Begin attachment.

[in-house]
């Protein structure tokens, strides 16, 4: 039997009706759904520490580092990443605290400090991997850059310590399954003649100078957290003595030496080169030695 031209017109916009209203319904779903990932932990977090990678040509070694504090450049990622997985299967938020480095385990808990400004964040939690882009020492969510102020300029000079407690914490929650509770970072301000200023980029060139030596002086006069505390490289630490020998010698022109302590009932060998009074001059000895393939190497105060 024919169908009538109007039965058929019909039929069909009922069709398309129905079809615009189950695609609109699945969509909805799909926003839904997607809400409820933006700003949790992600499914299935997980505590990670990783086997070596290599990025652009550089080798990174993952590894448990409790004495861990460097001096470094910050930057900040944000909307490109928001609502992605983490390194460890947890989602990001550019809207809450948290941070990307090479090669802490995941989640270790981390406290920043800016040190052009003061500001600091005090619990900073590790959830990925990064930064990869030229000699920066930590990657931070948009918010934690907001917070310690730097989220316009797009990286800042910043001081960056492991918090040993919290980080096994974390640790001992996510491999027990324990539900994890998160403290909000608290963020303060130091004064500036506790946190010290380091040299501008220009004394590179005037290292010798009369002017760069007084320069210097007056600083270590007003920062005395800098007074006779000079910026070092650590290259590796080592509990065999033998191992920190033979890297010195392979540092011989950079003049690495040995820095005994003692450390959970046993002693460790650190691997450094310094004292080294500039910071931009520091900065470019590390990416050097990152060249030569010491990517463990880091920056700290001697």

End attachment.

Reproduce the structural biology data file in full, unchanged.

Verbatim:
[in-house]
């Protein structure tokens, strides 16, 4: 039997009706759904520490580092990443605290400090991997850059310590399954003649100078957290003595030496080169030695 031209017109916009209203319904779903990932932990977090990678040509070694504090450049990622997985299967938020480095385990808990400004964040939690882009020492969510102020300029000079407690914490929650509770970072301000200023980029060139030596002086006069505390490289630490020998010698022109302590009932060998009074001059000895393939190497105060 024919169908009538109007039965058929019909039929069909009922069709398309129905079809615009189950695609609109699945969509909805799909926003839904997607809400409820933006700003949790992600499914299935997980505590990670990783086997070596290599990025652009550089080798990174993952590894448990409790004495861990460097001096470094910050930057900040944000909307490109928001609502992605983490390194460890947890989602990001550019809207809450948290941070990307090479090669802490995941989640270790981390406290920043800016040190052009003061500001600091005090619990900073590790959830990925990064930064990869030229000699920066930590990657931070948009918010934690907001917070310690730097989220316009797009990286800042910043001081960056492991918090040993919290980080096994974390640790001992996510491999027990324990539900994890998160403290909000608290963020303060130091004064500036506790946190010290380091040299501008220009004394590179005037290292010798009369002017760069007084320069210097007056600083270590007003920062005395800098007074006779000079910026070092650590290259590796080592509990065999033998191992920190033979890297010195392979540092011989950079003049690495040995820095005994003692450390959970046993002693460790650190691997450094310094004292080294500039910071931009520091900065470019590390990416050097990152060249030569010491990517463990880091920056700290001697």